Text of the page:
“What the fuck good is it?” Ed asks, voice faint.  “When the chips are down, what good does it even do?”

Roy has spent most of his life looking for an answer to that question.  Alchemy has killed and wracked and ruined more than it’s saved.

Before he can invent something worth saying, Ed looks up again, and his eyes have hardened, and his jaw is set.

“Bet we can slow down the bleeding a lot if we get enough pressure on it,” he says.  “Sit tight.”

“I was planning on a jig,” Roy says.

“Let me rephrase that,” Ed says.  “Sit tight, and shut up.”

“Sir, yes, sir,” Roy says.  He shifts, winces, grits his teeth, shifts further, and settles on his back.  He is still bleeding freely—perhaps more freely than he’s done anything else in all his life.

He may be just a smidgeon lightheaded at this point.

“Fuck’s fucking sake,” Ed says.  He’s… unbuttoning his waistcoat.  Is Roy unconscious and dreaming already?  That’s nice.  “Can’t take you anywhere.”  Ed flings the waistcoat down onto the nearest available surface—a low filing cabinet, by the looks of it—and then claps and applies his hand to it, and the fabric reconfigures itself into several long strips.  “Especially not fucking hostage situations, apparently.”

“My apologies,” Roy says.  “I am only a slightly better hostage than a houseguest, and only a slightly better houseguest than a date, and o—ah.”

Most likely it should come as no surprise that having makeshift woolen bandages applied, not exactly gently, to the site of a fairly considerable flesh wound is a strikingly painful process, but it startles him all the same.  The last time Ed manhandled him was much more pleasant all around.

“Do you ever shut up?” Ed asks.

“Not that I know of,” Roy says.  “Sometimes, when I’m alone, I whisper.”

The look Ed gives him might shame a man who had retained some modicum of dignity.  Fortunately, Roy is immune.

Ed ties off the bandages, although Roy suspects that the impressive quantity of blood would probably adhere them to each other either way.

“Don’t fucking move,” Ed says.  “I’m gonna figure out where we are and then find a phone and call Lieutenant Hawkeye.”

“Thank you,” Roy says.

“‘Don’t fucking move’ includes your mouth,” Ed says, crossing to a shuttered window and peering out.

“That’s cheating,” Roy says.

“Tough shit,” Ed says.

Roy smiles.

Ed wipes his hands on his shirt.  He stares down at the bloody handprints for a long second, like he’s vaguely confused about their presence, and then he sets his jaw, gives Roy a preemptively reprimanding look that Riza would be proud of, and heads off through a doorway leading heaven knows where.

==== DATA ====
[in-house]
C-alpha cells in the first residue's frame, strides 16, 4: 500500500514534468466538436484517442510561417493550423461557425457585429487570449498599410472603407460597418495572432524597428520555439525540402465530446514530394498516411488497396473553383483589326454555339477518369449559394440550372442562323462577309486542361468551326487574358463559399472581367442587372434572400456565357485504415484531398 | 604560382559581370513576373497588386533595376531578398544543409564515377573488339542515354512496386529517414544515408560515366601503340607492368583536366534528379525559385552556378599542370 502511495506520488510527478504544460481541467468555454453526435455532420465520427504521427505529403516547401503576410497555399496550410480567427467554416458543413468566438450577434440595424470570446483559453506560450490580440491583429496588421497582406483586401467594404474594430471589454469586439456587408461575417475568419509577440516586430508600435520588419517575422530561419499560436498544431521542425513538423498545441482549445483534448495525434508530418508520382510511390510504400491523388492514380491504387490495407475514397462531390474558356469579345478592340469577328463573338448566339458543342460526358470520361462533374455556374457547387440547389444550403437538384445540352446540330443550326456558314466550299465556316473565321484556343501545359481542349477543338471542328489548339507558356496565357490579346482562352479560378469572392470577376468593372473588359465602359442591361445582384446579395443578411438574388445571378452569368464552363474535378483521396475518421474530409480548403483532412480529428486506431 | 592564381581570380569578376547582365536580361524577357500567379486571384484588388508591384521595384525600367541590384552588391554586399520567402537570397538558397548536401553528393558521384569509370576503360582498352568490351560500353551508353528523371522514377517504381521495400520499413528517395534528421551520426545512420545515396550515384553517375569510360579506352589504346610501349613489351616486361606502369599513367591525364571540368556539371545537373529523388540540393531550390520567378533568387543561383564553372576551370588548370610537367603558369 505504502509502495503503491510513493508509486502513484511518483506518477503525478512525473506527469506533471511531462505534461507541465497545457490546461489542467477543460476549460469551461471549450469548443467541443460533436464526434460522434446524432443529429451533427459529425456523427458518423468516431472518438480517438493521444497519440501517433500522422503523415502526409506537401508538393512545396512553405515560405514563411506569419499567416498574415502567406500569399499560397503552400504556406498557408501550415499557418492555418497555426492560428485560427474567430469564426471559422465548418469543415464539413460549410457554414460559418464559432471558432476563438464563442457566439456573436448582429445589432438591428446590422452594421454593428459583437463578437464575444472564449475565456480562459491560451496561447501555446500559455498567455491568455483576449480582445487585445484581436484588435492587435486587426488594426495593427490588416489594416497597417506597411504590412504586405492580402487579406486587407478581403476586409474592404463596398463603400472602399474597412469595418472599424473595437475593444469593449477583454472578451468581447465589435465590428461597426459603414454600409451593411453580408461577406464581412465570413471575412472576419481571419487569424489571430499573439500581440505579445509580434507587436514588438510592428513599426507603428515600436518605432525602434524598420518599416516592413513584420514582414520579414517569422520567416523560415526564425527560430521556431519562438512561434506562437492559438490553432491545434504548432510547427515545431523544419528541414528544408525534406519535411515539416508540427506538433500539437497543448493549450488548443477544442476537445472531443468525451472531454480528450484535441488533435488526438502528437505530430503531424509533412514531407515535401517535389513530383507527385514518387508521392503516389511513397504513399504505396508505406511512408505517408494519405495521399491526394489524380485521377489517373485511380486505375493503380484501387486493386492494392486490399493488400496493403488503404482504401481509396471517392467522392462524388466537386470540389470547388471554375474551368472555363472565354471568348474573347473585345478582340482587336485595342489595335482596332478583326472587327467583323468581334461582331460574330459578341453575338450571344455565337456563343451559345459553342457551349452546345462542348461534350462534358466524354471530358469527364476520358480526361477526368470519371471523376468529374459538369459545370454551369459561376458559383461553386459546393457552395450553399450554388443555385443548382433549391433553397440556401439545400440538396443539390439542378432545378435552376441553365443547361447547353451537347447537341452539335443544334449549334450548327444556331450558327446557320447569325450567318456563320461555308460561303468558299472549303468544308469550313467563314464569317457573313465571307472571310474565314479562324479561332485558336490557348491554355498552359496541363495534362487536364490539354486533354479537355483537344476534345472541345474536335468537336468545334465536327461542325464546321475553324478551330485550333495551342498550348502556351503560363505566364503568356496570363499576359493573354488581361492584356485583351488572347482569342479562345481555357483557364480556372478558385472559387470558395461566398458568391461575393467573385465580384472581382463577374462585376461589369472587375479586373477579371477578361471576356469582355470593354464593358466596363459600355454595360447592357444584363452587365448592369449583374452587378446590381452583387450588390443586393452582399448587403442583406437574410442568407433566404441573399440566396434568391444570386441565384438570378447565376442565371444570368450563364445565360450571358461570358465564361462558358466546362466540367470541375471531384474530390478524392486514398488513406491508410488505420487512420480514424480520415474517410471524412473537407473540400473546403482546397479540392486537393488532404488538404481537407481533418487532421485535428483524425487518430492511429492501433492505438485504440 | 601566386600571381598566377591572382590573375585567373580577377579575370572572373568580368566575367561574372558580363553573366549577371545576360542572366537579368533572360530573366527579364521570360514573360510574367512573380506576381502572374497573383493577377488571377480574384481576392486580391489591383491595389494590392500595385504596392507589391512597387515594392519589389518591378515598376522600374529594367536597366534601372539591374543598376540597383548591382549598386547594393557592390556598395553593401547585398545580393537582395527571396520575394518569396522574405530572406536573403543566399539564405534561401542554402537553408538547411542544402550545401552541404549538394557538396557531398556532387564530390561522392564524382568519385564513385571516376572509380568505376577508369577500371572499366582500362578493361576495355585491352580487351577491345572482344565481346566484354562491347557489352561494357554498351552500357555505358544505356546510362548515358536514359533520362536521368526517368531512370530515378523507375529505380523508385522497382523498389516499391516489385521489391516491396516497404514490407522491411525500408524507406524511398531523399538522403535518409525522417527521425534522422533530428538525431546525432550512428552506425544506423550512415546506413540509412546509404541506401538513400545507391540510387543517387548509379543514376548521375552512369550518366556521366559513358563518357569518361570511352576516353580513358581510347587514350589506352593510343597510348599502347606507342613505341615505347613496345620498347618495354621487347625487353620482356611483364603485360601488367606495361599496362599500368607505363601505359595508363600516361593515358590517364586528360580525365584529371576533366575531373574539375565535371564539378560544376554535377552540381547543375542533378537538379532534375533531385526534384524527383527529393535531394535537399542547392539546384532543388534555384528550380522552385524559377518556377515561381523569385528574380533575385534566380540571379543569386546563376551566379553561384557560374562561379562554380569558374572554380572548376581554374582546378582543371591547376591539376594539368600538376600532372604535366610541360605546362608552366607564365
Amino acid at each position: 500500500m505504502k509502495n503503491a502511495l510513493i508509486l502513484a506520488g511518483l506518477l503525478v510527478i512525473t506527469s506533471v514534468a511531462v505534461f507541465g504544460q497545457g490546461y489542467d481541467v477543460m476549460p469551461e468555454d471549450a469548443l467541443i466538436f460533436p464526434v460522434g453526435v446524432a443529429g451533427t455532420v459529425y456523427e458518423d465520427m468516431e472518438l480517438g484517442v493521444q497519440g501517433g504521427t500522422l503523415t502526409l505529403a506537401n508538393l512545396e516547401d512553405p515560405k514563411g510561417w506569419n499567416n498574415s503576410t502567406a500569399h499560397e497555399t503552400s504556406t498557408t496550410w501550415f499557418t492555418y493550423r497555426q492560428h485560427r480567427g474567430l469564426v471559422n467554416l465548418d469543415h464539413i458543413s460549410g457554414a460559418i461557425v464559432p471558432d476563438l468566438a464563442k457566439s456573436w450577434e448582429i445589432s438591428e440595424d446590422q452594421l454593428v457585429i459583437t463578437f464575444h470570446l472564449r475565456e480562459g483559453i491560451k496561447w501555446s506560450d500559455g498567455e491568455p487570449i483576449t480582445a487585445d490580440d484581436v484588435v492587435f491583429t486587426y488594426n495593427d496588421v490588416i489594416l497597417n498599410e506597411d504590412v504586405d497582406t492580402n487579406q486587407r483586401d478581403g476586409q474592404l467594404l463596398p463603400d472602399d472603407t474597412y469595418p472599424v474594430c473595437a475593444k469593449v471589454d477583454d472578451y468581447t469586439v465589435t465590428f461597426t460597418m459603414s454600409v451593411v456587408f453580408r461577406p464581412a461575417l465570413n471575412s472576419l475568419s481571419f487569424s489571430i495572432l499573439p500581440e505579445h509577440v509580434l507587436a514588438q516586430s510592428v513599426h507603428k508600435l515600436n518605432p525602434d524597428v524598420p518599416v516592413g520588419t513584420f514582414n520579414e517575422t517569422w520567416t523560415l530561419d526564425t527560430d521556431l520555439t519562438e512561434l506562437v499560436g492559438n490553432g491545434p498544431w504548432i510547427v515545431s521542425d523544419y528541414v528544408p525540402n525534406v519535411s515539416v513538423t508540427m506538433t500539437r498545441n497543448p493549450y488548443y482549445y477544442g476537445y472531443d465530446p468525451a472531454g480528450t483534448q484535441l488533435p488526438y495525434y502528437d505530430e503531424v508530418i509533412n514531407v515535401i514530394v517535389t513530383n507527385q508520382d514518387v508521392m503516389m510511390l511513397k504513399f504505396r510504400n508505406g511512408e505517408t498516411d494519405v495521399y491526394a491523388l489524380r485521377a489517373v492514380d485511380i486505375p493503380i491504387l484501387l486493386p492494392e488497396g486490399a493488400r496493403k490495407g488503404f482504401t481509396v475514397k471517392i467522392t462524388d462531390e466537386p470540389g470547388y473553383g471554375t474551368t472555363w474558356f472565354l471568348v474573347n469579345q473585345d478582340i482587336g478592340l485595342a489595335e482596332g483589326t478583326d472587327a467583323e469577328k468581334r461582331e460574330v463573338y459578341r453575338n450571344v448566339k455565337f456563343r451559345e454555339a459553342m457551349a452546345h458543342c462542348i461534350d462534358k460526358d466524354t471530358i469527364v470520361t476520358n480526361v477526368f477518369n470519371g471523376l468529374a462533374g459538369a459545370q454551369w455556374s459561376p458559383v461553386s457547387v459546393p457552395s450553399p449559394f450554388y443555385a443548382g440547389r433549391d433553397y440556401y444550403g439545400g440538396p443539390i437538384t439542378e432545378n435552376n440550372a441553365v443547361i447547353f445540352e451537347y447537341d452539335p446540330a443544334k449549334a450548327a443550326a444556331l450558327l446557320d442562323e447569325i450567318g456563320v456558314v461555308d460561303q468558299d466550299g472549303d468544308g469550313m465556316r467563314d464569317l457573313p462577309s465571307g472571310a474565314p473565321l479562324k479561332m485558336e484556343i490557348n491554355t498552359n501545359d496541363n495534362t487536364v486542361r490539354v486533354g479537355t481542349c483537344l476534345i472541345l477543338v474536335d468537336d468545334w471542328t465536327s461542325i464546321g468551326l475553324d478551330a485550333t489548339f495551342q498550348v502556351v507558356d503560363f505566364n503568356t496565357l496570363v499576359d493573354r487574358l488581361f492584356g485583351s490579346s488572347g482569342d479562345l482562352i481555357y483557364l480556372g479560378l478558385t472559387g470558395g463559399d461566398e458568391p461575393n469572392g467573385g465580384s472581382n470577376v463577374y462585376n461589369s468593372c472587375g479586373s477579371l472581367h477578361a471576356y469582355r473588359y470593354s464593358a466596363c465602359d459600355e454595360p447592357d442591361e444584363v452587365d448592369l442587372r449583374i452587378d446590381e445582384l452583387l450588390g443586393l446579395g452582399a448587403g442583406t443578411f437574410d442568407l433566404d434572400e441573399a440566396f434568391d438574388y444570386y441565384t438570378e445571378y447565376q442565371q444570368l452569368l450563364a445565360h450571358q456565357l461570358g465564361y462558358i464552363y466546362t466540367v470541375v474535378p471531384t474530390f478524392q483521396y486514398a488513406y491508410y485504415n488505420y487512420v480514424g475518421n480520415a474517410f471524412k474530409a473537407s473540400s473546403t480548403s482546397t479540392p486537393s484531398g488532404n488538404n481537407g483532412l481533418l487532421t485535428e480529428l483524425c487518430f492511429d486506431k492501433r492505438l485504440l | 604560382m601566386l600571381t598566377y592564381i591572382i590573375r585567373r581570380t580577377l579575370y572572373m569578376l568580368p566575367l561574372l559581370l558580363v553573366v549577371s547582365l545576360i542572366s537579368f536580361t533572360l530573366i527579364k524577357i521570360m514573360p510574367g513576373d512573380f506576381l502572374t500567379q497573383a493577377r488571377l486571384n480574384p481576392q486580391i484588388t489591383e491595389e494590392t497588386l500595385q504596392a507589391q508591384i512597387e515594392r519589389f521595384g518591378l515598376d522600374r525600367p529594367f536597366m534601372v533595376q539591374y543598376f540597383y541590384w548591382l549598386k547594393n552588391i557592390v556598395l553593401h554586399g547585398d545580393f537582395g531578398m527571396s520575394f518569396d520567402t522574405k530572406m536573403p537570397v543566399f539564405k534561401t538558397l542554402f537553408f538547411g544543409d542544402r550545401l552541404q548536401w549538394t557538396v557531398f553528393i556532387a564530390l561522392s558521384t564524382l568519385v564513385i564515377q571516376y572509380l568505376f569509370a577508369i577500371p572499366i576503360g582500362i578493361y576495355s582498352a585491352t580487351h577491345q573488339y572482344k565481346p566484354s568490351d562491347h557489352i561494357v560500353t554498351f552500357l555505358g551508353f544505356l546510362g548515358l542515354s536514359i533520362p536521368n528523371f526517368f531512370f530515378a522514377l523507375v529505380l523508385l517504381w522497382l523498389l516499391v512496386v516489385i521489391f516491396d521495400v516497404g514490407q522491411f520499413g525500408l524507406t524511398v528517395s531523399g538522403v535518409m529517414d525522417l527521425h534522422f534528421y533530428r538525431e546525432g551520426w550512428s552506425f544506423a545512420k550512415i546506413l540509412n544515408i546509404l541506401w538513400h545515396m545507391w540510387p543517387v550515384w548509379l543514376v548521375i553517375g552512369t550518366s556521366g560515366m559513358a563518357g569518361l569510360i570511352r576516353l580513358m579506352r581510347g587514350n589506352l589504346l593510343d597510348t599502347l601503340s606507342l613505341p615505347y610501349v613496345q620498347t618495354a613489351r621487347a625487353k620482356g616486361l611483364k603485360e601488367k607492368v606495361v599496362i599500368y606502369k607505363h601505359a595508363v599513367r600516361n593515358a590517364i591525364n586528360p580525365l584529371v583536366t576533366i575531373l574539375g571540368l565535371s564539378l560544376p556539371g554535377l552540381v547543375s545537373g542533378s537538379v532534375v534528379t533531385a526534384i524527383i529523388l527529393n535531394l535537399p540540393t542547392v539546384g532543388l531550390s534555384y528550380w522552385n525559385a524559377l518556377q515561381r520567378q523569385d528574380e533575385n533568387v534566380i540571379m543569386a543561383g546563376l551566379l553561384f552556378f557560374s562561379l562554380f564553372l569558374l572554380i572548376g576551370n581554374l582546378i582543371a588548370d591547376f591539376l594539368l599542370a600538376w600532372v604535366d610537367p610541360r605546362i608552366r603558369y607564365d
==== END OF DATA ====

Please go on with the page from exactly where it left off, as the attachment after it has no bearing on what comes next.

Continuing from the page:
Roy lies as still as he can, holding his operable hand to the wound.  Is it a good thing that the bullet tracked lower than his ribcage, missing the bone?  Some part of him thinks…

Some part of him thinks he should stop thinking about the various and sundry sources of pain.  Another part of him notes, jarringly cheerfully, that he’ll probably bleed to death a bit slower if he can calm his breathing down and minimize the rate of his heart.  He’s not sure how long he has; he supposes it doesn’t matter.  Stretching the time he’s got is the most practical option either way.

Laying his own hand near his ribs makes it nigh-on impossible not to reflect on the fact that it’s not the most appealing hand that’s been there—that debatable honor belongs to the young man who just prowled out of here swearing under his breath.

Remarkable, isn’t it, that being shot somehow registers as the least excruciating part of this.  Remarkable that Ed is capable of wringing Roy’s heart out so slowly that the juices of it run hotter than the blood seeping up his side; remarkable that there is enough love left in him to feel something—anything—when what little he has to offer winds up on the ground.

And it seemed—

At first it seemed—

Like it was going to be something beautiful.

Ed was.  Ed always is; he breathes it out like a contagion, and everything around him takes on a shade of it, but the sickness is so rooted that the symptoms never fade.  Was it wrong to need so badly to bask in it for a while?

Even if Roy didn’t know the answer, his equivalent exchange for it rather succinctly proves the point.

And yet—and yet.

He regrets what was said, afterwards; he regrets how it started.  He regrets that he was too damn muddled from drinking to try to quell the fire in him, kindled and caught and stoked to a conflagration by the brightness of Ed’s eyes.  He regrets that he pretended not to know that alcohol is flammable, and that his better judgment is a wooden wall.

He regrets the evening he watched the smoke rise and reached out through it regardless.  He regrets the morning.  And he regrets that reckless desperation brought them here.

He does not regret the night.

He does not regret learning the lines of Ed’s torso, the pressure of Ed’s hands, the taste of Ed’s mouth and fingertips and sweat—

He does not regret the stint in heaven—he regrets the brevity, and the aftermath, and the fact that as of yet he has failed to salvage anything from the wreckage of himself.

For once, it’s not his own pride that’s at stake here; it is Ed.  Ed has done, and been through, and suffered enough.  Roy’s intentions were almost as noble as they were immensely selfish; he did, genuinely, want to give Ed the best of him, whatever that amounts to, and try to salve some measure of the pain.  Everything hurts just a fraction less when someone else wants to bear it with you.